Financing retirement is likely to become even harder as life expectancy pushes up the likely state pension age to 70 years old by 2050.
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The Office of National Statistics has released new data from 2010-12 – the latest figures available – suggesting boys born then will live until they 79 and girls until they are 83.
And a fifth of boys and a third of girls will survive into their 90s.
The data is supplied to the government and financial firms so they can calculate the state pension age and longevity for life insurance and private pensions.
With most people approaching retirement now giving up work in their early to mid-60s, the data seems to show that more of us will spend around a third of our lives retired.
That suggestion puts an enormous pressure on the state pension and personal saving to provide enough money to pay the bills and enjoy a few luxuries after the working life ends.
Recent changes in pension saving have moved expectations away from a two-thirds final salary workplace pension because employers find them too expensive to fund.
Instead, retirement savers have to rely on the vagaries of the stock market to give them the money they need when they leave work – and this is a lottery that depends on the price of stocks and shares.
Retire during in a recession and savers will see huge sums slashed off their fund, while those retiring in a market upcycle are likely to see more cash in their retirement kitty.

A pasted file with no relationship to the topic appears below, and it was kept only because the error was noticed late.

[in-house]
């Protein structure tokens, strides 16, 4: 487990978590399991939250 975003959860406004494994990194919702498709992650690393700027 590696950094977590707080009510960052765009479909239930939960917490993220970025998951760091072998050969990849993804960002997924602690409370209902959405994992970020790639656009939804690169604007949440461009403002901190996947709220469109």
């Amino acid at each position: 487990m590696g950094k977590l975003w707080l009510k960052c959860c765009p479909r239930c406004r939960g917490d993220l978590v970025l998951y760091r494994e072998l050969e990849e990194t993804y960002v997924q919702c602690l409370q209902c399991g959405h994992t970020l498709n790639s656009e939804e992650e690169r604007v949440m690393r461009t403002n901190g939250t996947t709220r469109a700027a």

Financial regulators are warning many over 55s who can now access their pension cash as they wish under flexible access are wasting their savings by trying to invest in risky high-return schemes or buy to let property.
Recent research by financial firms also shows many over 55s are taking cash from their pensions to stash in a bank or building society, where they are likely to see a much diminished return compared to an investment fund.
Tom McPhail, head of pension research at investment platform Hargreaves Lansdown, said: “Savers have to change their thinking and spending habits so the money they gather during their working life is spent more wisely over a longer period.
“It’s tough for families who have to think about housing and bringing up children, but many pensioners who spend today and worry about tomorrow when it comes are likely to have a bleak financial future.”
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